Trying to disable Processor idle states (C states) on Windows PC

Trying to disable Processor idle states (C states) on Windows PC

I need to prevent the processor from entering an idle state (non C0 C state). Admittedly I do not know much about processor C and P states so bear with me. We use a camera from a third party vendor which occasionally delivers corrupted frames. The vendor has determined that when the CPU enters an idle state it interferes with the transmission of the frame over the firewire. To confirm this I used the following code on a Windows 7 PC and indeed, disabling the idle states resolved the issue.

//WIN7
const DWORD DISABLED = 1;
const DWORD ENABLED = 0;
GUID *scheme;
PowerGetActiveScheme(NULL, &scheme);
PowerWriteACValueIndex(NULL, scheme, &GUID_PROCESSOR_SETTINGS_SUBGROUP, &GUID_PROCESSOR_IDLE_DISABLE, DISABLED);
PowerSetActiveScheme(NULL, scheme);

...

If I run my application and open Windows permon and add the %C1 Time, %C2 Time and %C3 time I see that they are all zero when I disable these states, when I enable them I see quite a bit of time spent in the C3 state (this is on a Dell Precision T3500 quad core PC).

I also need to do this on XP however these calls are not available on XP. So I attempted to do the following to disable the idle states

unsigned int ActPwrSch;
DWORD currPolicy,newPolicy, curr1Policy,curr2Policy, new1Policy, new2Policy;
MACHINE_PROCESSOR_POWER_POLICY Policy;
if(GetActivePwrScheme(&ActPwrSch))
{
if(ReadProcessorPwrScheme(ActPwrSch,&Policy))
{
Policy.ProcessorPolicyAc.Policy[0].AllowPromotion = 0;
Policy.ProcessorPolicyAc.Policy[1].AllowPromotion = 0;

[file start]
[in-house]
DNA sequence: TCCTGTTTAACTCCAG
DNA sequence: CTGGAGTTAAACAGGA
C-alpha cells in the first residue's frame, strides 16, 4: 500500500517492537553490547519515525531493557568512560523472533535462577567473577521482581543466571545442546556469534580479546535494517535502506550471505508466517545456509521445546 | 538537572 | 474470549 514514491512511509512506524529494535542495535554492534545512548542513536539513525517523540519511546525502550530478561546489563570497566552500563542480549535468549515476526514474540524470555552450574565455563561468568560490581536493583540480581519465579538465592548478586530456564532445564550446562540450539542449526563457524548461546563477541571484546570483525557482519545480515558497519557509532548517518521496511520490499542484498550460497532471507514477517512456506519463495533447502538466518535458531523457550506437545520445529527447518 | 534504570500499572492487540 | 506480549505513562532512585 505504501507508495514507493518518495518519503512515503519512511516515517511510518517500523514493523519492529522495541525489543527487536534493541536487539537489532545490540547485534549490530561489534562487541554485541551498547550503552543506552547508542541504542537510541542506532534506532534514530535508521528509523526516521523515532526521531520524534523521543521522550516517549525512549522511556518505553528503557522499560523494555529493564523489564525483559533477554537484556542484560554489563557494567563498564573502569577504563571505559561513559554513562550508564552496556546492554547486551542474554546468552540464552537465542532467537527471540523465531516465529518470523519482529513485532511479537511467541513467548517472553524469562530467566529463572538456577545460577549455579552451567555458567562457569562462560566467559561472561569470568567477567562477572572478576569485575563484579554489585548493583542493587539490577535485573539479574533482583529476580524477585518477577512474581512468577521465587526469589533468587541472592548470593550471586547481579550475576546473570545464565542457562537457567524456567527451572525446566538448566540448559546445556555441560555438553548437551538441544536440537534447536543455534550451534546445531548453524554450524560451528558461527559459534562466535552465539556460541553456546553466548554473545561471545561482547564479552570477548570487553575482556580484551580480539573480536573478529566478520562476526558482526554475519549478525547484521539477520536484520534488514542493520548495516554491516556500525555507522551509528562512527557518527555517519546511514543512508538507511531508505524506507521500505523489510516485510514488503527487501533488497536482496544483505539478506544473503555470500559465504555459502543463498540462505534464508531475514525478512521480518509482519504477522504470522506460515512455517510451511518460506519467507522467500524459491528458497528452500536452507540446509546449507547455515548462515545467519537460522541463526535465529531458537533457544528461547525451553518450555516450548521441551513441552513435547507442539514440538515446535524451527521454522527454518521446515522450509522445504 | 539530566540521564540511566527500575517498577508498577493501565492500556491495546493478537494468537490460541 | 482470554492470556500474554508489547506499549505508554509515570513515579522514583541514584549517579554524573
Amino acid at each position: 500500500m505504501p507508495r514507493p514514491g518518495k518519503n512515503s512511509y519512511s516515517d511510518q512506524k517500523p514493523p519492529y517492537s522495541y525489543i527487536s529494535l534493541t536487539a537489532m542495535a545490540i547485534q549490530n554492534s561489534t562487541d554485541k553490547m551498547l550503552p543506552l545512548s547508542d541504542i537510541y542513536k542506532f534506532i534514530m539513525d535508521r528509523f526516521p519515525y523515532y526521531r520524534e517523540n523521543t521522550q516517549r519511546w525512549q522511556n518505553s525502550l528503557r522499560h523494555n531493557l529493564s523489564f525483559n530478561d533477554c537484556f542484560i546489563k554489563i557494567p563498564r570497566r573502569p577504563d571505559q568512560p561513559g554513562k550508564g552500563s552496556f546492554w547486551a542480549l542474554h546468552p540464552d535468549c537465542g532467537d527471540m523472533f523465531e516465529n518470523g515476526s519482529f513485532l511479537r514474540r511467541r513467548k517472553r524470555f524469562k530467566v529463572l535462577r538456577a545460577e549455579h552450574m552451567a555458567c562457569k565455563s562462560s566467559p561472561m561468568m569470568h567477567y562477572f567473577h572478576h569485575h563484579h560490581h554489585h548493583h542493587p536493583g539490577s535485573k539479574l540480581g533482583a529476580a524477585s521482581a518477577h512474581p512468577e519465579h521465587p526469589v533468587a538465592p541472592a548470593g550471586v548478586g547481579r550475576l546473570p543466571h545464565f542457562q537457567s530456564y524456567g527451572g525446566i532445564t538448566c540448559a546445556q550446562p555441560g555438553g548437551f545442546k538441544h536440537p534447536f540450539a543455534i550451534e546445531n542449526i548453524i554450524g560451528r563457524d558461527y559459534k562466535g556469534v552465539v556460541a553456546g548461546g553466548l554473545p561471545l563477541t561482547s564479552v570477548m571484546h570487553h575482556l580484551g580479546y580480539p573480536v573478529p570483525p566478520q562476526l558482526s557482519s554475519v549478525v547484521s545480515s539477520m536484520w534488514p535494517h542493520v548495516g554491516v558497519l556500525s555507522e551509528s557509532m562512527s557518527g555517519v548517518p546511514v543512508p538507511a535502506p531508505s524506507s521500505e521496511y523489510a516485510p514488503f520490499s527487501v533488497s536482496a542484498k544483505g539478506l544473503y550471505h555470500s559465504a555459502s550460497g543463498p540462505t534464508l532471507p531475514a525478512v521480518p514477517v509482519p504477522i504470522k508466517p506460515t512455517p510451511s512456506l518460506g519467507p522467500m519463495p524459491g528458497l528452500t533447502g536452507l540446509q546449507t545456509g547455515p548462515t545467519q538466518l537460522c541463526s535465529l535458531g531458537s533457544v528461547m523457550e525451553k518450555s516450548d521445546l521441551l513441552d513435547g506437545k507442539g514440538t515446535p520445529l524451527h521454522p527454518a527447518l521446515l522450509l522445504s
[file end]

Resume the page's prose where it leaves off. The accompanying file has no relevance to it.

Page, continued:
Policy.ProcessorPolicyAc.Policy[2].AllowPromotion = 0;
if(WriteProcessorPwrScheme(ActPwrSch,&Policy))
{
printf("WriteProcessorPwrScheme succeed\\n");
if(SetActivePwrScheme(ActPwrSch,0,0))
{
printf("SetActivePwrScheme succeed!!\\n");
}
}

}

...

However when I run my application I still see that the processor is spending time in the C1 state (by looking at the same counters in perfmon). And I still get my corrupted image problem. The XP PC is an single core Dell optiplex PC.

Does anybody know how I can prevent entry into any of the C1-C3 states on XP? As I said it seems that I have done it on Windows 7.

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XP went off support before the current hardware became available, so I think your expectations for XP must be limited.

Bild des Benutzers Patrick Fay (Intel)

Hello Mashdev,
Have you tried setting the control panel power settings to max performance?
I would also look in the BIOS for any settings such as disabling Cstates.
This would be a good place to start.
Pat

Thanks. There were no settings for C states in the BIOS. I did set to max performance but I still see the processor enter the C1 state when observing in Windows perfmon

Bild des Benutzers Patrick Fay (Intel)

On linux you can tell the idle loop to just 'poll' so that it never goes into sleep states.
In case anyone cares, you can do this with a boot option 'idle=poll'.
I don't know of an equivalent function on Windows.

This is sort of a hack but one possibility on windows is to write a program that starts one thread per cpu and does nothing but add to an integer in a permanent loop. Then start this program with the lowest priority.
This will just soak up any idle cycles and prevent the system from going into power saving states.

Pat

Quoting mashdev

...We use a camera from a third party vendor which occasionally delivers corrupted frames. The vendor
has determined that when the CPU enters an idle state it interferes with the transmission of the frame
over the firewire...

Ifthe camerauses its own drivera problem could be related to some issues in it. I think your vendor should
find out what is exactly wrong with the driver and to fix it. Shouldn't the driver stop the transmittion of framesas
soon as theCPU enters some idle state?

Sergey,
Yes you are right. Ultimately the vendor should be fixing this. We are looking for a workaround to improve our situation until the issue is resolved or we change cameras or vendors.

Bild des Benutzers iliyapolak

Processor power states coul be also manipulated with the help of kernel debugger(Windbg).You can see current policy by issueing this command
!popolicy.
IIRC _KPCR structure holds the member structure which is responsible for CPU power management.

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